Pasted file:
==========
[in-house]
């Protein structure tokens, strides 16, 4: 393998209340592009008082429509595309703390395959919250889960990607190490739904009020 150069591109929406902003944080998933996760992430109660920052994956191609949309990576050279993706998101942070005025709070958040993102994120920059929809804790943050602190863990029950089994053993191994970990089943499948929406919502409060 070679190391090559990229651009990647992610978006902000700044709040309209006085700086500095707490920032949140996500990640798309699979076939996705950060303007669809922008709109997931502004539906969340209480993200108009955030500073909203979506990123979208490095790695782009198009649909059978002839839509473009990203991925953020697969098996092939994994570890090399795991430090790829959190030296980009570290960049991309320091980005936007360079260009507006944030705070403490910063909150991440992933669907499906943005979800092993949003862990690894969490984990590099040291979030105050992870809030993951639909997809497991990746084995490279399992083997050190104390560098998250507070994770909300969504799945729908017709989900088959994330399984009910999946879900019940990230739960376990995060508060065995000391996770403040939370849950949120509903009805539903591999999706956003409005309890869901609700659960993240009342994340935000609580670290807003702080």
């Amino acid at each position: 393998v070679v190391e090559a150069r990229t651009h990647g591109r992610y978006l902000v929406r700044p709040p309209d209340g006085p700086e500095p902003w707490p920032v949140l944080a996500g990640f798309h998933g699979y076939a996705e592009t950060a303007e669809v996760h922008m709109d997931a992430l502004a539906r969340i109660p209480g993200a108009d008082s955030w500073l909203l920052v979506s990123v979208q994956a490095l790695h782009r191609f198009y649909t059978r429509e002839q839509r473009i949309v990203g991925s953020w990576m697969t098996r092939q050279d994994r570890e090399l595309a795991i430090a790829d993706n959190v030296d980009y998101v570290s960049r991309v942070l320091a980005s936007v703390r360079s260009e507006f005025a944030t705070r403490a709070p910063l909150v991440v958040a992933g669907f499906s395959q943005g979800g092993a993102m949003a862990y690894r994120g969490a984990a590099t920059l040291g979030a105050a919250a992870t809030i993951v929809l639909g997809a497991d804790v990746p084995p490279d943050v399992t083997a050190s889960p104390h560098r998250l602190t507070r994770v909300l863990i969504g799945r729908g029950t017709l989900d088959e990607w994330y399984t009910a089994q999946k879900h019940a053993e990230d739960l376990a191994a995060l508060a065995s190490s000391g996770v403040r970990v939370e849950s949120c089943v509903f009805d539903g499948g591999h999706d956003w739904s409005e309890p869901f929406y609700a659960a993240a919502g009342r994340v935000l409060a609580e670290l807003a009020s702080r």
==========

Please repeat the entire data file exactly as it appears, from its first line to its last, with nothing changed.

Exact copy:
[in-house]
């Protein structure tokens, strides 16, 4: 393998209340592009008082429509595309703390395959919250889960990607190490739904009020 150069591109929406902003944080998933996760992430109660920052994956191609949309990576050279993706998101942070005025709070958040993102994120920059929809804790943050602190863990029950089994053993191994970990089943499948929406919502409060 070679190391090559990229651009990647992610978006902000700044709040309209006085700086500095707490920032949140996500990640798309699979076939996705950060303007669809922008709109997931502004539906969340209480993200108009955030500073909203979506990123979208490095790695782009198009649909059978002839839509473009990203991925953020697969098996092939994994570890090399795991430090790829959190030296980009570290960049991309320091980005936007360079260009507006944030705070403490910063909150991440992933669907499906943005979800092993949003862990690894969490984990590099040291979030105050992870809030993951639909997809497991990746084995490279399992083997050190104390560098998250507070994770909300969504799945729908017709989900088959994330399984009910999946879900019940990230739960376990995060508060065995000391996770403040939370849950949120509903009805539903591999999706956003409005309890869901609700659960993240009342994340935000609580670290807003702080």
């Amino acid at each position: 393998v070679v190391e090559a150069r990229t651009h990647g591109r992610y978006l902000v929406r700044p709040p309209d209340g006085p700086e500095p902003w707490p920032v949140l944080a996500g990640f798309h998933g699979y076939a996705e592009t950060a303007e669809v996760h922008m709109d997931a992430l502004a539906r969340i109660p209480g993200a108009d008082s955030w500073l909203l920052v979506s990123v979208q994956a490095l790695h782009r191609f198009y649909t059978r429509e002839q839509r473009i949309v990203g991925s953020w990576m697969t098996r092939q050279d994994r570890e090399l595309a795991i430090a790829d993706n959190v030296d980009y998101v570290s960049r991309v942070l320091a980005s936007v703390r360079s260009e507006f005025a944030t705070r403490a709070p910063l909150v991440v958040a992933g669907f499906s395959q943005g979800g092993a993102m949003a862990y690894r994120g969490a984990a590099t920059l040291g979030a105050a919250a992870t809030i993951v929809l639909g997809a497991d804790v990746p084995p490279d943050v399992t083997a050190s889960p104390h560098r998250l602190t507070r994770v909300l863990i969504g799945r729908g029950t017709l989900d088959e990607w994330y399984t009910a089994q999946k879900h019940a053993e990230d739960l376990a191994a995060l508060a065995s190490s000391g996770v403040r970990v939370e849950s949120c089943v509903f009805d539903g499948g591999h999706d956003w739904s409005e309890p869901f929406y609700a659960a993240a919502g009342r994340v935000l409060a609580e670290l807003a009020s702080r």